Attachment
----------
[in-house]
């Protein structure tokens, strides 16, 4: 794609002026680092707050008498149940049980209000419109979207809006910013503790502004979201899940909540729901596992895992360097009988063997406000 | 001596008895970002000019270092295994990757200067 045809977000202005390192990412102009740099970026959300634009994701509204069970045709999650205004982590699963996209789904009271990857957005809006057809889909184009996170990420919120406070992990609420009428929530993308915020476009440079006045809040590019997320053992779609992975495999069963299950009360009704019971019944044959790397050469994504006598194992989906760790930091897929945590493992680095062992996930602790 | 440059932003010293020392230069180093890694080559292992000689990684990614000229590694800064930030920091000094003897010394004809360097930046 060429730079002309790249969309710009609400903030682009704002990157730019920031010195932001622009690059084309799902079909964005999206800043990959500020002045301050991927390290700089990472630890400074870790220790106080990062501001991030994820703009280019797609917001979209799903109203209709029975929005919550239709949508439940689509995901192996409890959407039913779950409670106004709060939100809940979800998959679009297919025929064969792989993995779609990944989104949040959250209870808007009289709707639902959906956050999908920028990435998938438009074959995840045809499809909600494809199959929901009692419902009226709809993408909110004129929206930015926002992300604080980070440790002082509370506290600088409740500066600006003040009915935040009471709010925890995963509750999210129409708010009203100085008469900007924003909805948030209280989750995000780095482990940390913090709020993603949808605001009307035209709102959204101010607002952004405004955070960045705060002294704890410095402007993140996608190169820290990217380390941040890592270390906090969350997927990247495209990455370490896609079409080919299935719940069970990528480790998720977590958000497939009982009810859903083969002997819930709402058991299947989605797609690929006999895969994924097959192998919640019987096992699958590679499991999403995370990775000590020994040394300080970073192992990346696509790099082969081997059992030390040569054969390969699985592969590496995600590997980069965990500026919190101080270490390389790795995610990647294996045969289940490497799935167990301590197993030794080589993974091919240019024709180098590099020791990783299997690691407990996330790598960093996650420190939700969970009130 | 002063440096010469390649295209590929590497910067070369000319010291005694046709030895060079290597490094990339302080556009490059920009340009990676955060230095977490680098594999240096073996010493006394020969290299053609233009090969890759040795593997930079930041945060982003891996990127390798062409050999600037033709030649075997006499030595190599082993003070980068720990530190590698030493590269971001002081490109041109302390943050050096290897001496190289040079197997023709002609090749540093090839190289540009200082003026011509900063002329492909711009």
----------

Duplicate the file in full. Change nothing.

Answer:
[in-house]
């Protein structure tokens, strides 16, 4: 794609002026680092707050008498149940049980209000419109979207809006910013503790502004979201899940909540729901596992895992360097009988063997406000 | 001596008895970002000019270092295994990757200067 045809977000202005390192990412102009740099970026959300634009994701509204069970045709999650205004982590699963996209789904009271990857957005809006057809889909184009996170990420919120406070992990609420009428929530993308915020476009440079006045809040590019997320053992779609992975495999069963299950009360009704019971019944044959790397050469994504006598194992989906760790930091897929945590493992680095062992996930602790 | 440059932003010293020392230069180093890694080559292992000689990684990614000229590694800064930030920091000094003897010394004809360097930046 060429730079002309790249969309710009609400903030682009704002990157730019920031010195932001622009690059084309799902079909964005999206800043990959500020002045301050991927390290700089990472630890400074870790220790106080990062501001991030994820703009280019797609917001979209799903109203209709029975929005919550239709949508439940689509995901192996409890959407039913779950409670106004709060939100809940979800998959679009297919025929064969792989993995779609990944989104949040959250209870808007009289709707639902959906956050999908920028990435998938438009074959995840045809499809909600494809199959929901009692419902009226709809993408909110004129929206930015926002992300604080980070440790002082509370506290600088409740500066600006003040009915935040009471709010925890995963509750999210129409708010009203100085008469900007924003909805948030209280989750995000780095482990940390913090709020993603949808605001009307035209709102959204101010607002952004405004955070960045705060002294704890410095402007993140996608190169820290990217380390941040890592270390906090969350997927990247495209990455370490896609079409080919299935719940069970990528480790998720977590958000497939009982009810859903083969002997819930709402058991299947989605797609690929006999895969994924097959192998919640019987096992699958590679499991999403995370990775000590020994040394300080970073192992990346696509790099082969081997059992030390040569054969390969699985592969590496995600590997980069965990500026919190101080270490390389790795995610990647294996045969289940490497799935167990301590197993030794080589993974091919240019024709180098590099020791990783299997690691407990996330790598960093996650420190939700969970009130 | 002063440096010469390649295209590929590497910067070369000319010291005694046709030895060079290597490094990339302080556009490059920009340009990676955060230095977490680098594999240096073996010493006394020969290299053609233009090969890759040795593997930079930041945060982003891996990127390798062409050999600037033709030649075997006499030595190599082993003070980068720990530190590698030493590269971001002081490109041109302390943050050096290897001496190289040079197997023709002609090749540093090839190289540009200082003026011509900063002329492909711009």